Nuclear Weapon Testing - Thermal Simulation
Mixing and ignition facilities with surface emittance rates on the order of 150 cal/cm 2-s at blackbody temperatures of ³ 3,000 K are critical to some simulators. Such mixer facilities should mix fuel and oxidizer before ignition to avoid the production of smokes and particulate clouds. Instrumentation designed to function at flux levels above about 150 cal/cm 2 -s is specialized to the nuclear simulation role; this intense radiation environment can easily melt all known materials over the duration of a full thermal pulse. These conditions are not found in any commercial applications.
Other processes and technologies such as plasma discharges with arc diameters >1.0 cm and arc lengths >10 cm for current greater than 1,000 Å and more than 300 kW input power are unique to nuclear simulation and have no commercial appli-cations. Software is to be validated against nuclear detonations or simulations and intended to model the characteristics of the fireball as functions of the characteristics of the nuclear source, burst environment, and atmospheric conditions.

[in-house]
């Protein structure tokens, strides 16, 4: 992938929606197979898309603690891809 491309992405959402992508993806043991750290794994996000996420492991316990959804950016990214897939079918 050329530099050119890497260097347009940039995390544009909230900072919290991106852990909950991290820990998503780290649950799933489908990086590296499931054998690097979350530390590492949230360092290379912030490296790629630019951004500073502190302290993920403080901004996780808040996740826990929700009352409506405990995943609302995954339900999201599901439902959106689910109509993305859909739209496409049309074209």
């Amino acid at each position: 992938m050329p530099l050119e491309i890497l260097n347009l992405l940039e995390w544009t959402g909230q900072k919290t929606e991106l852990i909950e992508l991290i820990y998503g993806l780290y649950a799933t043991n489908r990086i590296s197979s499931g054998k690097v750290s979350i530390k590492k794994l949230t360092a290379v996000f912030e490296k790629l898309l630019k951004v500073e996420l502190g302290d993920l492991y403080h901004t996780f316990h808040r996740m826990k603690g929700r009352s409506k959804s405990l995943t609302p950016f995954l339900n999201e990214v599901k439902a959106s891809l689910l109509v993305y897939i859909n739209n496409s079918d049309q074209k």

The new U.S. Large Blast/Thermal Simulator (LBTS) is the most advanced facility of its type in the West, having a larger operating envelope (blast) than the comparable French instrument plus the capability to perform simultaneous blast and thermal testing, also a capability lacked by the French. The United States and France lead in full-scale, thermal pulse simulation technology. Large-area, chemically driven, thermal-radiation simulators were developed in the United States but have been sold to France, the UK, and Germany. The United States operates flash and continuous-lamp facilities and uses solar furnaces on small targets. France and Germany have made incremental improvements to the simulators purchased from the United States. Russia and some Eastern European countries have thermal simulators comparable to those of the United States and other NATO nations.
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